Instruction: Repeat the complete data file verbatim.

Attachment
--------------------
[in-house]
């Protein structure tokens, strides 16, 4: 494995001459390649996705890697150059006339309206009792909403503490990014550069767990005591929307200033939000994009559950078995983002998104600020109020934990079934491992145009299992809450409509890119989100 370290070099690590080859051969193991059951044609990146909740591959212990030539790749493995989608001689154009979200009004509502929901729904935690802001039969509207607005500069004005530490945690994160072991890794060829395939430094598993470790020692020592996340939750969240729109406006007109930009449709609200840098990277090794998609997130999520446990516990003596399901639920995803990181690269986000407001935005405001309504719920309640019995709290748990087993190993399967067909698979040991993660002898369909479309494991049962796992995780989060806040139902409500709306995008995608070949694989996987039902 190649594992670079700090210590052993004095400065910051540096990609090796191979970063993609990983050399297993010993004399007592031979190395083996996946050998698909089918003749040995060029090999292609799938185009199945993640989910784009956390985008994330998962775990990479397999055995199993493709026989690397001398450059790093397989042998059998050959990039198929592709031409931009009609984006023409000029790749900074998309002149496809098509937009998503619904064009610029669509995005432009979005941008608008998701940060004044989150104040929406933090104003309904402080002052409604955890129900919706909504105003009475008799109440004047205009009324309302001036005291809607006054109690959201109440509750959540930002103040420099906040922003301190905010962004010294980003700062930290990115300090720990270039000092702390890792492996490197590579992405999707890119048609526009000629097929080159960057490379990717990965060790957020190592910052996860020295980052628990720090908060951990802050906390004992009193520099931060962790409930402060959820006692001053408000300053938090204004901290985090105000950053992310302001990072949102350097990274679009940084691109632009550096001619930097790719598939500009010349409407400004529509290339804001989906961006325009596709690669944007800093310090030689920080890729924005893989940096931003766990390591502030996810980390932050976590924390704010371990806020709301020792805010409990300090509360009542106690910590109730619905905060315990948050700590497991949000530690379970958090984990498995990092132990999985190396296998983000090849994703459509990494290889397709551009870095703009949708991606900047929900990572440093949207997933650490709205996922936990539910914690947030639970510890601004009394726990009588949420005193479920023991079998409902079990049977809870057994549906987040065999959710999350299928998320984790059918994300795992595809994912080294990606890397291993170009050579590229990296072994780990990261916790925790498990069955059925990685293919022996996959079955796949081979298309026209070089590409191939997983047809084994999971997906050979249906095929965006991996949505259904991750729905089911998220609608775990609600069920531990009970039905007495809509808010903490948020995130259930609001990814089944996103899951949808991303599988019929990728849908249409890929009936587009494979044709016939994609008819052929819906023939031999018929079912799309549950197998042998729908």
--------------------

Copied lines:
[in-house]
């Protein structure tokens, strides 16, 4: 494995001459390649996705890697150059006339309206009792909403503490990014550069767990005591929307200033939000994009559950078995983002998104600020109020934990079934491992145009299992809450409509890119989100 370290070099690590080859051969193991059951044609990146909740591959212990030539790749493995989608001689154009979200009004509502929901729904935690802001039969509207607005500069004005530490945690994160072991890794060829395939430094598993470790020692020592996340939750969240729109406006007109930009449709609200840098990277090794998609997130999520446990516990003596399901639920995803990181690269986000407001935005405001309504719920309640019995709290748990087993190993399967067909698979040991993660002898369909479309494991049962796992995780989060806040139902409500709306995008995608070949694989996987039902 190649594992670079700090210590052993004095400065910051540096990609090796191979970063993609990983050399297993010993004399007592031979190395083996996946050998698909089918003749040995060029090999292609799938185009199945993640989910784009956390985008994330998962775990990479397999055995199993493709026989690397001398450059790093397989042998059998050959990039198929592709031409931009009609984006023409000029790749900074998309002149496809098509937009998503619904064009610029669509995005432009979005941008608008998701940060004044989150104040929406933090104003309904402080002052409604955890129900919706909504105003009475008799109440004047205009009324309302001036005291809607006054109690959201109440509750959540930002103040420099906040922003301190905010962004010294980003700062930290990115300090720990270039000092702390890792492996490197590579992405999707890119048609526009000629097929080159960057490379990717990965060790957020190592910052996860020295980052628990720090908060951990802050906390004992009193520099931060962790409930402060959820006692001053408000300053938090204004901290985090105000950053992310302001990072949102350097990274679009940084691109632009550096001619930097790719598939500009010349409407400004529509290339804001989906961006325009596709690669944007800093310090030689920080890729924005893989940096931003766990390591502030996810980390932050976590924390704010371990806020709301020792805010409990300090509360009542106690910590109730619905905060315990948050700590497991949000530690379970958090984990498995990092132990999985190396296998983000090849994703459509990494290889397709551009870095703009949708991606900047929900990572440093949207997933650490709205996922936990539910914690947030639970510890601004009394726990009588949420005193479920023991079998409902079990049977809870057994549906987040065999959710999350299928998320984790059918994300795992595809994912080294990606890397291993170009050579590229990296072994780990990261916790925790498990069955059925990685293919022996996959079955796949081979298309026209070089590409191939997983047809084994999971997906050979249906095929965006991996949505259904991750729905089911998220609608775990609600069920531990009970039905007495809509808010903490948020995130259930609001990814089944996103899951949808991303599988019929990728849908249409890929009936587009494979044709016939994609008819052929819906023939031999018929079912799309549950197998042998729908």